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A WET engine due to an oil leak, torn and loose seats, non-functioning wipers, no hooter, a cracked windscreen and worn-out shocks.
This is the condition of one of the 27 scholar-transport buses which the Gauteng Department of Education sent to the Randburg Testing Station on its massive safety drive yesterday.
The purpose was to check whether the buses are safe.
The department spends at least R165 million a year on 117 bus companies that use their 700 buses to transport 50 000 school children.
The operation started last week when 485 buses were tested. Only 285 of them passed the test.
Yesterday, 27 buses were tested. 14 passed and the rest failed.
The department also has four Putco buses in its fleet. All passed yesterday’s roadworthy test.
Gauteng Education MEC Barbara Creecy said the owners of the buses that failed the roadworthy test would be given seven days to repair their fleet. The buses have to return on July 13 for a retest.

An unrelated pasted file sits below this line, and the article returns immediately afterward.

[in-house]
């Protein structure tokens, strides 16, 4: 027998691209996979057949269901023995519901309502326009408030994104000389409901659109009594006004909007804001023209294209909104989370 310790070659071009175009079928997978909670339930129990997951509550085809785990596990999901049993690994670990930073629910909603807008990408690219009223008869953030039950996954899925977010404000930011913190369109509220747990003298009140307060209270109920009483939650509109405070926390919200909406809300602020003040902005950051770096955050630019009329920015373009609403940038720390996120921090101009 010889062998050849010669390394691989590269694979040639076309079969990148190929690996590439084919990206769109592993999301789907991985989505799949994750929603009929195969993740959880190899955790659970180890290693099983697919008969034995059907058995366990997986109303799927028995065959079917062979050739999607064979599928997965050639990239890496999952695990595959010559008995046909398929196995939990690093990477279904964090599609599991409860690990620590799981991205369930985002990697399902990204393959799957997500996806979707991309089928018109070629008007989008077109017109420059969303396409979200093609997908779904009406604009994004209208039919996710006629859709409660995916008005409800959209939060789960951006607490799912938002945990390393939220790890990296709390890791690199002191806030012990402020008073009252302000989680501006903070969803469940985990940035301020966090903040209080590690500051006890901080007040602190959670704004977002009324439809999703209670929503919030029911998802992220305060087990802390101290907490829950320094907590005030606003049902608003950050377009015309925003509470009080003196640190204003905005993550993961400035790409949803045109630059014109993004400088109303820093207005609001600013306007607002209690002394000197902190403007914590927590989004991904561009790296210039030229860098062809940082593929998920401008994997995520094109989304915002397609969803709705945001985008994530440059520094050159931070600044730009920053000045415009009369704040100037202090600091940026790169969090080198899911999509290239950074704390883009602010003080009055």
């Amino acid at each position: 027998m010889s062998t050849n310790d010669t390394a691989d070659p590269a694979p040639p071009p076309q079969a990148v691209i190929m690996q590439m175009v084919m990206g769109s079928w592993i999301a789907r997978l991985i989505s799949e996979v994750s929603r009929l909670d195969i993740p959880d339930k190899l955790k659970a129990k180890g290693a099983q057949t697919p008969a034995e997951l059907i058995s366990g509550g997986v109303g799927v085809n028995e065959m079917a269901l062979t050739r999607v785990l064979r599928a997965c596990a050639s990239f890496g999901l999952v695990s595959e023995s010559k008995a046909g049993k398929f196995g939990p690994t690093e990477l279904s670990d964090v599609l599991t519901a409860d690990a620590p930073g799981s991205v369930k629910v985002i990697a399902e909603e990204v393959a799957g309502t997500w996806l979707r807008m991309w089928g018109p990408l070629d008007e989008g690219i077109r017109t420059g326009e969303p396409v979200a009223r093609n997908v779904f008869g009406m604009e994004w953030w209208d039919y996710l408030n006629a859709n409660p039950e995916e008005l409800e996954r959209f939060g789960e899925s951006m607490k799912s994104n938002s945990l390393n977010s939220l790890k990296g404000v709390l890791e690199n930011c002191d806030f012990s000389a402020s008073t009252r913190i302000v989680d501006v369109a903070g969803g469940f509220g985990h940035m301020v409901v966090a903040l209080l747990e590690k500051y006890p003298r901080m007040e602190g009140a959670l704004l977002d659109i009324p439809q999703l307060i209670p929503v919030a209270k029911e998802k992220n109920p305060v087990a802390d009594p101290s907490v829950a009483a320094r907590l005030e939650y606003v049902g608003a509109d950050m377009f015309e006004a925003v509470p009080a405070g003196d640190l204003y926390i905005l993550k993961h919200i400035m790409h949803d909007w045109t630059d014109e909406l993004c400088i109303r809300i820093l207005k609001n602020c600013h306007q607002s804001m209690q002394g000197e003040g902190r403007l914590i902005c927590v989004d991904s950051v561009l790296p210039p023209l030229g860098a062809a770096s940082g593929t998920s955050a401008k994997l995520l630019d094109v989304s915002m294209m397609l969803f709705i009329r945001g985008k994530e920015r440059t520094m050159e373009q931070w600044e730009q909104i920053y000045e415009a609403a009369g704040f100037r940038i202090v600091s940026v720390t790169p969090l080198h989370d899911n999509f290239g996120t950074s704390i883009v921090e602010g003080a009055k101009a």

If the bus was still defective, it would be removed from the department’s fleet, the contract cancelled and the business given to another service provider.
In the past, she said, there had only been two minor accidents.
“We have a better safety record because of these safety checks and we feel that this process is bearing fruit,” Creecy said.
Testing station manager Charl van Heerden said most of the problems found with the buses tested were defective brakes, oil leaks and steering-wheel defects.
While the focus was on the transport the department subsidised, Creecy said, the department was concerned about private vehicles that transport children to school.
She said the department relied on traffic police to remove the unroadworthy ones from the road.
Frik Nel of the Gauteng Traffic Police said that during an operation in Laudium, Pretoria last month, 95 of the 120 vehicles checked had been found to be unroadworthy.